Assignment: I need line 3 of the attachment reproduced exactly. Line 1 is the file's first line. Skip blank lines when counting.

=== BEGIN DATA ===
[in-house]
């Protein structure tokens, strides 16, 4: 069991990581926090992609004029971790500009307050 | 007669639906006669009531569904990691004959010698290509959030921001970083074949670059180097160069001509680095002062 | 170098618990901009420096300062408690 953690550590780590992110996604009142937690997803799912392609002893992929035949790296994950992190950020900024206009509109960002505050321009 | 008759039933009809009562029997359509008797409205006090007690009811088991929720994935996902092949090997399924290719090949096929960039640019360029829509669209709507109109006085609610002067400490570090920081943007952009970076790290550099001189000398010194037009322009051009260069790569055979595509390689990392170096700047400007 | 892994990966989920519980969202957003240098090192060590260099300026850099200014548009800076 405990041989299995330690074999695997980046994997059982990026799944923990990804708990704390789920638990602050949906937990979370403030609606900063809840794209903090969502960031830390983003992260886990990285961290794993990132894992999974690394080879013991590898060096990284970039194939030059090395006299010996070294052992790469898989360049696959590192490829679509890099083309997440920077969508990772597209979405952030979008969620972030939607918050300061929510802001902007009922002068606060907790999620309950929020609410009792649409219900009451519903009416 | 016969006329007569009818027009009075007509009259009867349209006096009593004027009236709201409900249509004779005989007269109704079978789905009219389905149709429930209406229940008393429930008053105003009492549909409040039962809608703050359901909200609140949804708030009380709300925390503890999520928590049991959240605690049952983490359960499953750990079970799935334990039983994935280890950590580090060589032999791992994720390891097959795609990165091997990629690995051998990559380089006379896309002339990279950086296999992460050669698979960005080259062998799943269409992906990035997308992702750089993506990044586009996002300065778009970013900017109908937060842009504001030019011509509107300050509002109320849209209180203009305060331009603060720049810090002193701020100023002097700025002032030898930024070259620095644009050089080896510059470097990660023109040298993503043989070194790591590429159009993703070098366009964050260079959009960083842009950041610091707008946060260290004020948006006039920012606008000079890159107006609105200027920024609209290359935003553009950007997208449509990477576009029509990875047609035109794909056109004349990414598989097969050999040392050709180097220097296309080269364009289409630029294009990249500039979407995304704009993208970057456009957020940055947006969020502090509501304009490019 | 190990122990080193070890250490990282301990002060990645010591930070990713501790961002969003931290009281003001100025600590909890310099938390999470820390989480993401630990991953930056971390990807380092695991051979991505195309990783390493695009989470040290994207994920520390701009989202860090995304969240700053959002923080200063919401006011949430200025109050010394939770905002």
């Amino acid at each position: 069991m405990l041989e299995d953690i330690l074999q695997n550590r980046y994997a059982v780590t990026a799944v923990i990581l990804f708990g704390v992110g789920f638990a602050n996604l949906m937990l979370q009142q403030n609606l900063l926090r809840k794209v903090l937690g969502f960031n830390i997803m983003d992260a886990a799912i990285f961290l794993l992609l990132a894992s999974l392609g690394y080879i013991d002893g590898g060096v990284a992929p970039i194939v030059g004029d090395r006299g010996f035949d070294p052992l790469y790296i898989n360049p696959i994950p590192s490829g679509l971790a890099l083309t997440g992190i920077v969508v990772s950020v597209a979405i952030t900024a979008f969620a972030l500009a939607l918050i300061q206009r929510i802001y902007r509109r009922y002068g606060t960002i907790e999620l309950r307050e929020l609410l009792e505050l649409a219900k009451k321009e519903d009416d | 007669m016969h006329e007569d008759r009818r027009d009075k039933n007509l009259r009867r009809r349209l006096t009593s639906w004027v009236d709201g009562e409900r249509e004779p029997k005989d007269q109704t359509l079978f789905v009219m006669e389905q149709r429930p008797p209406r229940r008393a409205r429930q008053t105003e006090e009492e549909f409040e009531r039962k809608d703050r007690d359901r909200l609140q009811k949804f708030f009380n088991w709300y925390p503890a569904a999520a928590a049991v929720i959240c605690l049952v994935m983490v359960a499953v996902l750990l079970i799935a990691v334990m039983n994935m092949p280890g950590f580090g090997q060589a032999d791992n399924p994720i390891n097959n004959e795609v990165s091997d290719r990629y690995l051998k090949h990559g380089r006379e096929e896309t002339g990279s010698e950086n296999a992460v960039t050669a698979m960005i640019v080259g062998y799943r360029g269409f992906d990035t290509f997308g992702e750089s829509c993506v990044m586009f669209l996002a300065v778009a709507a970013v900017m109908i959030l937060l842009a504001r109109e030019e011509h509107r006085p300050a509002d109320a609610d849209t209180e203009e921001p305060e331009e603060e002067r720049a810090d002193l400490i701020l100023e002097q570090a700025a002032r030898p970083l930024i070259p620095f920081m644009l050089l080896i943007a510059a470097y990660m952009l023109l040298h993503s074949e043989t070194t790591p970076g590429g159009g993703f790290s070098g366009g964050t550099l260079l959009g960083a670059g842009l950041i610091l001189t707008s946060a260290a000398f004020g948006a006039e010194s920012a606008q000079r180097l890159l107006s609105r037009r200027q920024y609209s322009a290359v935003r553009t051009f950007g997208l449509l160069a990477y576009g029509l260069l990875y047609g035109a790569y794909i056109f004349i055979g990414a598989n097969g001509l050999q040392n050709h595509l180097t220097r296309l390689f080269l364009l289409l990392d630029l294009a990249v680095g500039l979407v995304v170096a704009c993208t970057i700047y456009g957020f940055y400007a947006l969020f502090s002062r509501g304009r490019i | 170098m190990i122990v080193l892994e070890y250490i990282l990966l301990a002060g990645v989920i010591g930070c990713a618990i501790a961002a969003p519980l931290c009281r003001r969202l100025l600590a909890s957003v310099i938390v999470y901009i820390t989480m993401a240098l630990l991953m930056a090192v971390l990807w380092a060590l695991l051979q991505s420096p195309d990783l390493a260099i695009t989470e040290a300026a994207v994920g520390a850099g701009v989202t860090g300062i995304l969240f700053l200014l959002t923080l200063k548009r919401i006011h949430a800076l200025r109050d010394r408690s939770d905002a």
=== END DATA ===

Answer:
């Amino acid at each position: 069991m405990l041989e299995d953690i330690l074999q695997n550590r980046y994997a059982v780590t990026a799944v923990i990581l990804f708990g704390v992110g789920f638990a602050n996604l949906m937990l979370q009142q403030n609606l900063l926090r809840k794209v903090l937690g969502f960031n830390i997803m983003d992260a886990a799912i990285f961290l794993l992609l990132a894992s999974l392609g690394y080879i013991d002893g590898g060096v990284a992929p970039i194939v030059g004029d090395r006299g010996f035949d070294p052992l790469y790296i898989n360049p696959i994950p590192s490829g679509l971790a890099l083309t997440g992190i920077v969508v990772s950020v597209a979405i952030t900024a979008f969620a972030l500009a939607l918050i300061q206009r929510i802001y902007r509109r009922y002068g606060t960002i907790e999620l309950r307050e929020l609410l009792e505050l649409a219900k009451k321009e519903d009416d | 007669m016969h006329e007569d008759r009818r027009d009075k039933n007509l009259r009867r009809r349209l006096t009593s639906w004027v009236d709201g009562e409900r249509e004779p029997k005989d007269q109704t359509l079978f789905v009219m006669e389905q149709r429930p008797p209406r229940r008393a409205r429930q008053t105003e006090e009492e549909f409040e009531r039962k809608d703050r007690d359901r909200l609140q009811k949804f708030f009380n088991w709300y925390p503890a569904a999520a928590a049991v929720i959240c605690l049952v994935m983490v359960a499953v996902l750990l079970i799935a990691v334990m039983n994935m092949p280890g950590f580090g090997q060589a032999d791992n399924p994720i390891n097959n004959e795609v990165s091997d290719r990629y690995l051998k090949h990559g380089r006379e096929e896309t002339g990279s010698e950086n296999a992460v960039t050669a698979m960005i640019v080259g062998y799943r360029g269409f992906d990035t290509f997308g992702e750089s829509c993506v990044m586009f669209l996002a300065v778009a709507a970013v900017m109908i959030l937060l842009a504001r109109e030019e011509h509107r006085p300050a509002d109320a609610d849209t209180e203009e921001p305060e331009e603060e002067r720049a810090d002193l400490i701020l100023e002097q570090a700025a002032r030898p970083l930024i070259p620095f920081m644009l050089l080896i943007a510059a470097y990660m952009l023109l040298h993503s074949e043989t070194t790591p970076g590429g159009g993703f790290s070098g366009g964050t550099l260079l959009g960083a670059g842009l950041i610091l001189t707008s946060a260290a000398f004020g948006a006039e010194s920012a606008q000079r180097l890159l107006s609105r037009r200027q920024y609209s322009a290359v935003r553009t051009f950007g997208l449509l160069a990477y576009g029509l260069l990875y047609g035109a790569y794909i056109f004349i055979g990414a598989n097969g001509l050999q040392n050709h595509l180097t220097r296309l390689f080269l364009l289409l990392d630029l294009a990249v680095g500039l979407v995304v170096a704009c993208t970057i700047y456009g957020f940055y400007a947006l969020f502090s002062r509501g304009r490019i | 170098m190990i122990v080193l892994e070890y250490i990282l990966l301990a002060g990645v989920i010591g930070c990713a618990i501790a961002a969003p519980l931290c009281r003001r969202l100025l600590a909890s957003v310099i938390v999470y901009i820390t989480m993401a240098l630990l991953m930056a090192v971390l990807w380092a060590l695991l051979q991505s420096p195309d990783l390493a260099i695009t989470e040290a300026a994207v994920g520390a850099g701009v989202t860090g300062i995304l969240f700053l200014l959002t923080l200063k548009r919401i006011h949430a800076l200025r109050d010394r408690s939770d905002a």